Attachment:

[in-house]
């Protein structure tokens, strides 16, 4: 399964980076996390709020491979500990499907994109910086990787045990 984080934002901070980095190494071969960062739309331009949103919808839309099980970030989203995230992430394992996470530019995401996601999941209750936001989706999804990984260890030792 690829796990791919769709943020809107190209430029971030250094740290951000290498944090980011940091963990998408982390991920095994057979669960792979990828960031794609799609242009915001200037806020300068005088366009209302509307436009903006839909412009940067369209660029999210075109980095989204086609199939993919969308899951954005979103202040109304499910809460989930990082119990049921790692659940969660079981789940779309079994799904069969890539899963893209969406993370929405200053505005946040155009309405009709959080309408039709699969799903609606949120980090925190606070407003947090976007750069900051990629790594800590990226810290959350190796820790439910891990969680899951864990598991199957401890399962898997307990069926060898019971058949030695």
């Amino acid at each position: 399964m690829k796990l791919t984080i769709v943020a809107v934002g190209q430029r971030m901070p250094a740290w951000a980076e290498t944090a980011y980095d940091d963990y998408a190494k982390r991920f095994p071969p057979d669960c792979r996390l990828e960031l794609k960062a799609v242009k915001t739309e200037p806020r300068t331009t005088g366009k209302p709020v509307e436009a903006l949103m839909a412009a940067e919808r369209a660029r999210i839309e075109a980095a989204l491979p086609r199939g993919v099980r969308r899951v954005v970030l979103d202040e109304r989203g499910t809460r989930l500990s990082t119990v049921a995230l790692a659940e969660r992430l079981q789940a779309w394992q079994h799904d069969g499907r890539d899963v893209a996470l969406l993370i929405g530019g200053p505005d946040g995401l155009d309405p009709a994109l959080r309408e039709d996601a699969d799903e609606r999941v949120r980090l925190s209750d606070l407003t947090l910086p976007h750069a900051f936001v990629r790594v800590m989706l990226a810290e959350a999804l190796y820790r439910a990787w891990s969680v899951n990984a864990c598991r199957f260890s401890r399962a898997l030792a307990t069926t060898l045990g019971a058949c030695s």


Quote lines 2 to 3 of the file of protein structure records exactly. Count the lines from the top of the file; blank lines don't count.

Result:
């Protein structure tokens, strides 16, 4: 399964980076996390709020491979500990499907994109910086990787045990 984080934002901070980095190494071969960062739309331009949103919808839309099980970030989203995230992430394992996470530019995401996601999941209750936001989706999804990984260890030792 690829796990791919769709943020809107190209430029971030250094740290951000290498944090980011940091963990998408982390991920095994057979669960792979990828960031794609799609242009915001200037806020300068005088366009209302509307436009903006839909412009940067369209660029999210075109980095989204086609199939993919969308899951954005979103202040109304499910809460989930990082119990049921790692659940969660079981789940779309079994799904069969890539899963893209969406993370929405200053505005946040155009309405009709959080309408039709699969799903609606949120980090925190606070407003947090976007750069900051990629790594800590990226810290959350190796820790439910891990969680899951864990598991199957401890399962898997307990069926060898019971058949030695």
């Amino acid at each position: 399964m690829k796990l791919t984080i769709v943020a809107v934002g190209q430029r971030m901070p250094a740290w951000a980076e290498t944090a980011y980095d940091d963990y998408a190494k982390r991920f095994p071969p057979d669960c792979r996390l990828e960031l794609k960062a799609v242009k915001t739309e200037p806020r300068t331009t005088g366009k209302p709020v509307e436009a903006l949103m839909a412009a940067e919808r369209a660029r999210i839309e075109a980095a989204l491979p086609r199939g993919v099980r969308r899951v954005v970030l979103d202040e109304r989203g499910t809460r989930l500990s990082t119990v049921a995230l790692a659940e969660r992430l079981q789940a779309w394992q079994h799904d069969g499907r890539d899963v893209a996470l969406l993370i929405g530019g200053p505005d946040g995401l155009d309405p009709a994109l959080r309408e039709d996601a699969d799903e609606r999941v949120r980090l925190s209750d606070l407003t947090l910086p976007h750069a900051f936001v990629r790594v800590m989706l990226a810290e959350a999804l190796y820790r439910a990787w891990s969680v899951n990984a864990c598991r199957f260890s401890r399962a898997l030792a307990t069926t060898l045990g019971a058949c030695s």